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iticians loved him for many things—for his course in the Mexican War, and in the annexation of Texas; for his opposition to the Wilmot Proviso; for his speeches on the Compromise measures, and his subsequent gallant bearing when assailed by the turbulent populace of Chicago; for his aid in the repeal of the Missouri Compromise, and for his repeated vindications of that measure before the people. No Northern public man, since the commencement of the anti-slavery agitation, has been so steadily and efficiently the friend of the South. It was only when sternly adhering to his reading of the Kansas-Nebraska bill, he refused to stultify himself by accepting the monstrous construction of that measure given to it by ultra Southern men, that he began to lose their confidence. From that hour all his sacrifices and services in their behalf were studiously forgotten. Their compliments were exchanged for curses, their praises for proscriptions; and it is a melancholy comment upon the boasted intelligence of the Southern people, that so many thousands permitted themselves to desert the great leader, only because that leader would not himself desert the truth and degrade his manhood. [Great applause.] Much has been said by heated partisans in regard to the repeal of the Missouri Compromise. It is alleged, on the one hand, that we should have had no Republican party, and on the other, that if he had adhered to that Compromise the Union itself would have stood the shock of battle and of time. But, however men may differ, when they come to discuss this portion of the record of our departed friend, all must agree that the agitation which followed the enactment of the Kansas-Nebraska bill led to the exposure of the plans of the Disunionists, and enabled the American people to realize that these plans had been many years in course of preparation. If Judge Douglas, following the lead of these men, had accepted their construction of that measure, then the condemnation heaped upon him would have been just; but when, with heroic fortitude and persistence, he maintained the principle he avowed when discussing the measure itself before it became a law, and, rather than yield it, endured the unparalleled persecution of the Administration of Mr. Buchanan; and when he demanded its recognition and reëndorsement by the National Convention of which he was the nominee in 1860, he gave the highest evidence of his patriotism and his sincerity. In the last Congress of the United States an unconscious tribute was paid to his character by the enactment of three territorial bills in which the doctrine of non-intervention with slavery in the Territories—the vital spirit of the Kansas-Nebraska bill—was recognized by the decided vote of both Houses.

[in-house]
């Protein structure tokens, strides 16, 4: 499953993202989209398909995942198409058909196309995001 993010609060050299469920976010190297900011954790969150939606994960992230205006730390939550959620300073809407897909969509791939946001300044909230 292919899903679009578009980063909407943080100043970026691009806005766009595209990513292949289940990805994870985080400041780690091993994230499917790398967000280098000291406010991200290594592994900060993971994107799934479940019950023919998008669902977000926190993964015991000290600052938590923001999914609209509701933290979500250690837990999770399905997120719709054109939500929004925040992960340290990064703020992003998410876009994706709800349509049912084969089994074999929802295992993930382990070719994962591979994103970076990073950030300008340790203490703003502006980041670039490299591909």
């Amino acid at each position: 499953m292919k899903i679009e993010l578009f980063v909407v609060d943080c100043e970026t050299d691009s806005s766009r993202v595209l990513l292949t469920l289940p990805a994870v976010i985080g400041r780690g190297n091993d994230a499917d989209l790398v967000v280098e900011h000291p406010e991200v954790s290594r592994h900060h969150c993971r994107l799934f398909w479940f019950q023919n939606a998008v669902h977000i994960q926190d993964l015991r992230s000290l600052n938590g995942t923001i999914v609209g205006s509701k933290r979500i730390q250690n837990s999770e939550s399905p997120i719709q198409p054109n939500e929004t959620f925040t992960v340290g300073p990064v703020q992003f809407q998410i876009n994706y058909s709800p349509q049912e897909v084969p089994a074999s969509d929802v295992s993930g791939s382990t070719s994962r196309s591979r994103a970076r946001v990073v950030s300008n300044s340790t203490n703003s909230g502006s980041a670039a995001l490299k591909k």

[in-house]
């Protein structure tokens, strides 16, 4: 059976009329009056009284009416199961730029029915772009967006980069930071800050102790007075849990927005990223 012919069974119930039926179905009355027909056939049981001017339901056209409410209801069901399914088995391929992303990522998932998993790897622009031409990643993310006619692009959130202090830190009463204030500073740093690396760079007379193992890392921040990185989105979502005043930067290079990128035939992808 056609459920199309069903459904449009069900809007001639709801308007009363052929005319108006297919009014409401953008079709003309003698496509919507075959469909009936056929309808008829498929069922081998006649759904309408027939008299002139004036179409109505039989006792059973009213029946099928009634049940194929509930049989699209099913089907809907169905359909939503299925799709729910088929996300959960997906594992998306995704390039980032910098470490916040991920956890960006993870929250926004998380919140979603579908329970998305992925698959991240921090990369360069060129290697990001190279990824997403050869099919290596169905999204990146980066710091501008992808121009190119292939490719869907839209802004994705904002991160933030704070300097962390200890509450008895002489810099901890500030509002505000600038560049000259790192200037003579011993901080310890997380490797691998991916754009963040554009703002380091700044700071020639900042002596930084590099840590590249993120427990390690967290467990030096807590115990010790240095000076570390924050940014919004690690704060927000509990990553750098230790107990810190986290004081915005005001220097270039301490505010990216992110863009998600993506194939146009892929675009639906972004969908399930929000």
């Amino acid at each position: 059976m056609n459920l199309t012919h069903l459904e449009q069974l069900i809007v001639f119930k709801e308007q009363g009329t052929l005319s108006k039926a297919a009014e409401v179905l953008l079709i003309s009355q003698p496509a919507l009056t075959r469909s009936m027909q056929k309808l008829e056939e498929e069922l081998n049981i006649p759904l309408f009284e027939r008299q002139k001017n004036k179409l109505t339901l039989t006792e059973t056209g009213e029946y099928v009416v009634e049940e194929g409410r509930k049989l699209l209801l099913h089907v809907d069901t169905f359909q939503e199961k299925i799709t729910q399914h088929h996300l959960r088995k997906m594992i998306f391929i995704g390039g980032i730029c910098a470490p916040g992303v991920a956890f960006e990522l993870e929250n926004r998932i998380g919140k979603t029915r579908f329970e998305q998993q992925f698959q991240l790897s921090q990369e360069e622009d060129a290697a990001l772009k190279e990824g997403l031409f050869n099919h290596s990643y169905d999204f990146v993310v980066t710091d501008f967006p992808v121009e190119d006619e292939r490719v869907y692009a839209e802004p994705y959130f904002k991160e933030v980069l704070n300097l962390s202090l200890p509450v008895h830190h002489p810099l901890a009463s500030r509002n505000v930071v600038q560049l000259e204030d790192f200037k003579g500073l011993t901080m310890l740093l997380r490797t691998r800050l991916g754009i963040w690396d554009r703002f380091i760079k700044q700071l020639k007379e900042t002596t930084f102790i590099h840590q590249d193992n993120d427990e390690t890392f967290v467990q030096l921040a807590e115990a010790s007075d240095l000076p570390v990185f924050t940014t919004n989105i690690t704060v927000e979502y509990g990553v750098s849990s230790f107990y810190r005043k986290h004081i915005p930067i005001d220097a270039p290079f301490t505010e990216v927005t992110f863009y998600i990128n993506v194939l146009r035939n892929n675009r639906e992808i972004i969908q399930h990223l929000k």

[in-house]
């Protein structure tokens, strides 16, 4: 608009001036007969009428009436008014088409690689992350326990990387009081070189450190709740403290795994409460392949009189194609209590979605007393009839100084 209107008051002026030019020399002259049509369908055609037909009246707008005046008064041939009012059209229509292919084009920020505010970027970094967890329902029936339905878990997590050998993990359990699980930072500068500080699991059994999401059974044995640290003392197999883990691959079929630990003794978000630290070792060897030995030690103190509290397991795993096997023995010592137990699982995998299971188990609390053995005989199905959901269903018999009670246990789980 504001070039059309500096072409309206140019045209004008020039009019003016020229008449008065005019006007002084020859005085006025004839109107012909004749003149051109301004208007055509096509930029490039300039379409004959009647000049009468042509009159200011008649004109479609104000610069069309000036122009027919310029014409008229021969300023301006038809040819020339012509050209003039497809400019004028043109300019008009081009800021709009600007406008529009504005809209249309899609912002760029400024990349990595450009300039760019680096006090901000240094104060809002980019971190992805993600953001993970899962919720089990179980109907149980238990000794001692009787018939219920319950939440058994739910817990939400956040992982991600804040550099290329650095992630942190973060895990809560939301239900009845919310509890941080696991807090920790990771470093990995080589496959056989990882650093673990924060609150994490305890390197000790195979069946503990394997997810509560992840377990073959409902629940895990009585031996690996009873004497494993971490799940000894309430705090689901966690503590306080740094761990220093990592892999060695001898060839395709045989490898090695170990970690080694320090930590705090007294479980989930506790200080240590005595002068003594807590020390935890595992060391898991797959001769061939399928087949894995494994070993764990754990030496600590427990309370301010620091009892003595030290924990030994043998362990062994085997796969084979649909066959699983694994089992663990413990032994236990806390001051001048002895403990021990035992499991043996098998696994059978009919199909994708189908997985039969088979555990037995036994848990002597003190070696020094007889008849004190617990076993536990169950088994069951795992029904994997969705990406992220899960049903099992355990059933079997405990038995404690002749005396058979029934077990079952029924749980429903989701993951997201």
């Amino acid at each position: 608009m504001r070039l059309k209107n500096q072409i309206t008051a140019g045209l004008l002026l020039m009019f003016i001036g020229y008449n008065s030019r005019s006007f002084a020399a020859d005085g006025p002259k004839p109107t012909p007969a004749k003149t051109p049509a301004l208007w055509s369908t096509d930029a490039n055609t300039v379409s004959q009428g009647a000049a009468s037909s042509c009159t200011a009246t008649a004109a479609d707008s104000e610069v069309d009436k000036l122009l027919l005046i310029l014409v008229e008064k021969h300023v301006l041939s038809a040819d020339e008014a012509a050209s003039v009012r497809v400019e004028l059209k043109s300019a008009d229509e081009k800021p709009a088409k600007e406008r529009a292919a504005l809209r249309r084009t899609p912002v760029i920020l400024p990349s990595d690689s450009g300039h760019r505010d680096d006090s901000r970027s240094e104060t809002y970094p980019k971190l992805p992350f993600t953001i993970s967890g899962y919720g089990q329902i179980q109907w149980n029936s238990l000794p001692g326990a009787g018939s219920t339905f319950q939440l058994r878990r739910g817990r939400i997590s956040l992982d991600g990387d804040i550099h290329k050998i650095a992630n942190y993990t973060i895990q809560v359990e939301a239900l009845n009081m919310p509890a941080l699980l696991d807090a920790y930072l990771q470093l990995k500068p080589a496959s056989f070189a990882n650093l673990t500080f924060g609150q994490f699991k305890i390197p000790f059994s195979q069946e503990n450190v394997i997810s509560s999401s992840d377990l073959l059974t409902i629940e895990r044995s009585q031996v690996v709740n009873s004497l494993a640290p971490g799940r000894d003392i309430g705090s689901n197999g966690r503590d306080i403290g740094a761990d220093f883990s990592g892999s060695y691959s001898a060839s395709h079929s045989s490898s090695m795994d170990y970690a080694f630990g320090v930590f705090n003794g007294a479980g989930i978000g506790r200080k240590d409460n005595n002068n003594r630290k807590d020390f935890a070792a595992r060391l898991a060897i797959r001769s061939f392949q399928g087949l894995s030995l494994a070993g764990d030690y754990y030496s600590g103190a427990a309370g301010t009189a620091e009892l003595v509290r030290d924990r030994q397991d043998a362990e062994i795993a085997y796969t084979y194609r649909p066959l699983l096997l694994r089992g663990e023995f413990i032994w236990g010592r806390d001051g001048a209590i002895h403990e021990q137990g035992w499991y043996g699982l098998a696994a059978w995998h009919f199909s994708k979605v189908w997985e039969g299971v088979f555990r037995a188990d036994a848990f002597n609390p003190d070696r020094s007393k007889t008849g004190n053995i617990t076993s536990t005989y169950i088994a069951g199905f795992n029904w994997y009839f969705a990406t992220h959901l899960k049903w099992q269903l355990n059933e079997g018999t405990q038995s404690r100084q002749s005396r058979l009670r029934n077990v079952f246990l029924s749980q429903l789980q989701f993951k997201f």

And how did he bear himself when his former familiars and friends in the South turned from him, first with displeasure, and afterwards with indignation and scorn? Did he respond to their criminations ? Did he retaliate their misrepresentations? No. Put forward as the regular Democratic candidate for President in 1860, he took the field to save them from the fate which has since overtaken them. Denounced by his assailants as afraid to advocate his opinions in the Slave States, he boldly threw himself among the Southern people, and challenged universal admiration by the dignity, the candor, and the eloquence of his arguments. His replies to the celebrated Norfolk questions were the index of his whole canvass in that never-to-be-forgotten year. Applauded by the Republicans and the Northern Democrats as an extraordinary exhibition of moral courage, and execrated by the Disunionists as a deliberate defiance of their threats, he never abandoned the high position thus assumed, but maintained his onward march. Beginning at Norfolk in August, and pursuing his way through North Carolina, returning to Virginia, thence to Maryland, and so through Pennsylvania, at every point greeted by thousands, and approached by servile politicians who attempted to turn him from his text and to seduce him from his duty; yet he invariably spoke the same language and advocated the same doctrine. It was not for the South alone, but for the country, that he pleaded. [Applause.] As an evidence of his singular unselfishness, I am authorized to relate an incident by one who accompanied him through all these trying scenes. He never had full confidence in the probability of his election to the Presidency, but he was buoyed up by the faith that was in him, strengthened by the consciousness that if he did not live to enjoy the fruits of his labors, others would do so; and he seemed to be happy in the reflection that he was laboring not for himself, but for the peace, the prosperity, the perpetuity of the Republic. On the morning after the State elections in Pennsylvania and Indiana, in October of this same year, 1860, while at Cedar Rapids, Iowa, he received a despatch from the Associated Press, based upon an editorial of my own, announcing that both these States had declared in favor of the Republican party. His friend advised him to pause in his journey, suggesting the long route before them, the labor, and, indeed, the peril of the experiment, and reminding him that his health might fail him before he reached the close of his canvass. His reply is worthy of preservation. “No,” he said, “ Lincoln is the next President of the United States. I have no hope and no destiny before me, but to do my best to save the Union from overthrow. Now, let us turn our course to the South.” [Applause.] And to the South they went. The history of that tour is yet to be written. Every step of his progress was watched with solicitude and surprise by the Northern people of all parties. Although invited by such men as Alexander H. Stephens, of Georgia, and John Forsyth, of Alabama, then professing to be his warmest friends, admonitions were thrown